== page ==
The Commission, vide this order, once again upheld its objectives as a watchdog overarching various sectors, which will interpret the provisions of the Act in letter and spirit to curb anti-competitive practices which result in hindrance to free and fair trade and independent decision making in the Markets of India.

[1] Madhya Pradesh Chemists and Distributors Federation (MPCDF) Vs. Madhya Pradesh Chemists and Druggist Association (MPCDA) & Others, Case No. 64 of 2014.

[2] Section 3, Competition Act, 2002.

[3] M/s Royal Agency vs. Chemists & Druggists Association, Goa & Others, Case No. 63 of 2013.

[4] Supra, n. 1, at 14 & 15.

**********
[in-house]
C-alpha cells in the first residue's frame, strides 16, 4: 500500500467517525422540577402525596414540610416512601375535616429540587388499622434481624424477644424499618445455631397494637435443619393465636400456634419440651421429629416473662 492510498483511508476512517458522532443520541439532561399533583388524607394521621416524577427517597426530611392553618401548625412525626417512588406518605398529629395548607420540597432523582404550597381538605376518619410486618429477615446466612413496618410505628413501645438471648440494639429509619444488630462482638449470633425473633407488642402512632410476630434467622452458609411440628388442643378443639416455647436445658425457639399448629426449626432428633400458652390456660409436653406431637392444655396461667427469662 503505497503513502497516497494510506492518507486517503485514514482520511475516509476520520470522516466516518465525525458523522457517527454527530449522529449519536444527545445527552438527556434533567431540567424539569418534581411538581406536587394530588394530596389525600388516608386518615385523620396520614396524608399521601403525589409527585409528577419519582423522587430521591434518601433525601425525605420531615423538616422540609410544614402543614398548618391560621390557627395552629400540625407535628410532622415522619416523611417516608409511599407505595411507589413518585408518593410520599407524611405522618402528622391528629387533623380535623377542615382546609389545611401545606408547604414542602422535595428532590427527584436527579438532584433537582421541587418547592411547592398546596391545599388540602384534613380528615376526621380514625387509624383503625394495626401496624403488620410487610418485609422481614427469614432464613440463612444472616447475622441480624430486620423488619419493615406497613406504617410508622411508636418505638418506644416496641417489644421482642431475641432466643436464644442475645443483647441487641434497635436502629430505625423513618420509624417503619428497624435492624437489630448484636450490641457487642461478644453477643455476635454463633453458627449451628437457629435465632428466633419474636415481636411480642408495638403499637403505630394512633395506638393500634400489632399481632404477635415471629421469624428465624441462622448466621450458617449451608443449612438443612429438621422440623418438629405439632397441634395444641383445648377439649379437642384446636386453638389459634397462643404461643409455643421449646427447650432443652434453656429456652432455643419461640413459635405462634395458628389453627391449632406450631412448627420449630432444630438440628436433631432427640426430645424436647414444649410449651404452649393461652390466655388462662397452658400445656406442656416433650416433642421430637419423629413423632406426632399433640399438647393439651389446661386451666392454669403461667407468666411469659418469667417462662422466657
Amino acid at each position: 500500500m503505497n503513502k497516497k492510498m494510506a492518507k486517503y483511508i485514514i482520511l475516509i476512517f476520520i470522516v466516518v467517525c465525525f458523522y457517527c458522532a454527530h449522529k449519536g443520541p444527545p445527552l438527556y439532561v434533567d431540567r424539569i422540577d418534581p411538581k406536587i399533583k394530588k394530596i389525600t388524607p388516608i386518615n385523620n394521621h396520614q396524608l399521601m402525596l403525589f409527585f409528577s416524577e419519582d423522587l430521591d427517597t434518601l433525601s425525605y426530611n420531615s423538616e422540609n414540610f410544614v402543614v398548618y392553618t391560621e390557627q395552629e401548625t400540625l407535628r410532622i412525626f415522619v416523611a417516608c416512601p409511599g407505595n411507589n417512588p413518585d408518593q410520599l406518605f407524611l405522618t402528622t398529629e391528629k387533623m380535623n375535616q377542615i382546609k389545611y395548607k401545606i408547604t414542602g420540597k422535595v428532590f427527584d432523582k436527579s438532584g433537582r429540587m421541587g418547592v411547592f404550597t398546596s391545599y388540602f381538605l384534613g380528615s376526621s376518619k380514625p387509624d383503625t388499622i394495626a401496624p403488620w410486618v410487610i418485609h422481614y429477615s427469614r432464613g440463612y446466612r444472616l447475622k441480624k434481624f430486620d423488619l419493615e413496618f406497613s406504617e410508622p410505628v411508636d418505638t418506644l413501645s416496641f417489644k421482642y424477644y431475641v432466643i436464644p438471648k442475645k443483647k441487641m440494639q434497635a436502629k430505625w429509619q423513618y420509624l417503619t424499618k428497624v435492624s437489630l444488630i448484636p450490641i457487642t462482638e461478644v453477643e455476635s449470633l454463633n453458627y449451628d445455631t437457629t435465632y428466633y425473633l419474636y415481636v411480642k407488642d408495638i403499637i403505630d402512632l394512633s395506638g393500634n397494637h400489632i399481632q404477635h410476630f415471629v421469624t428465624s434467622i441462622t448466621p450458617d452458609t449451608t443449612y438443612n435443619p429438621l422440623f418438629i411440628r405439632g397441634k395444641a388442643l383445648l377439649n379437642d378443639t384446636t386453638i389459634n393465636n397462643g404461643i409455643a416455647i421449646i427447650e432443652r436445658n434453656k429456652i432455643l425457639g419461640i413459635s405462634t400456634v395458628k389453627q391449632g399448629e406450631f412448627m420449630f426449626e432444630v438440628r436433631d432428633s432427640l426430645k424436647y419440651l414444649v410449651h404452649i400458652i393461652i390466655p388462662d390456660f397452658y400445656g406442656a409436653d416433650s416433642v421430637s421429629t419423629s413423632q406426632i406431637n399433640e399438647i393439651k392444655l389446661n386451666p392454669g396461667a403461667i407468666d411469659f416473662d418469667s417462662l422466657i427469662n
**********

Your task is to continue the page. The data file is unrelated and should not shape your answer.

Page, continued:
[5] Supra, n. 1, at 18.

[6] Competition Commission of India v. Bharti Airtel Limited, (2018) SCC online SC 2678.

[7] Supra, n. 1, at 57.

[8] CCI vs. SAIL, (2010) 10 SCC 744.

[9] Section 26(8), Competition Act, 2002.

[10] The Competition Commission of India (General) Regulations, 2009, (No. 2 of 2009).

[11] Supra, n. 1, at 60.

[12] Supra, n. 1, at 86.

[13] Supra, n. 1, at 93.

[14] Supra, n. 1, at 86.

[15] MM Sharma, CCI Imposes Penalties On the Chemists’ Associations in State of Gujarat and Three Pharma Companies for Indulging in Practice of “No Objection Certificate” Before Appointment of Stockists, Mondaq, 08 Jan 2019, available here.

[16] Supra, n. 1, at 104.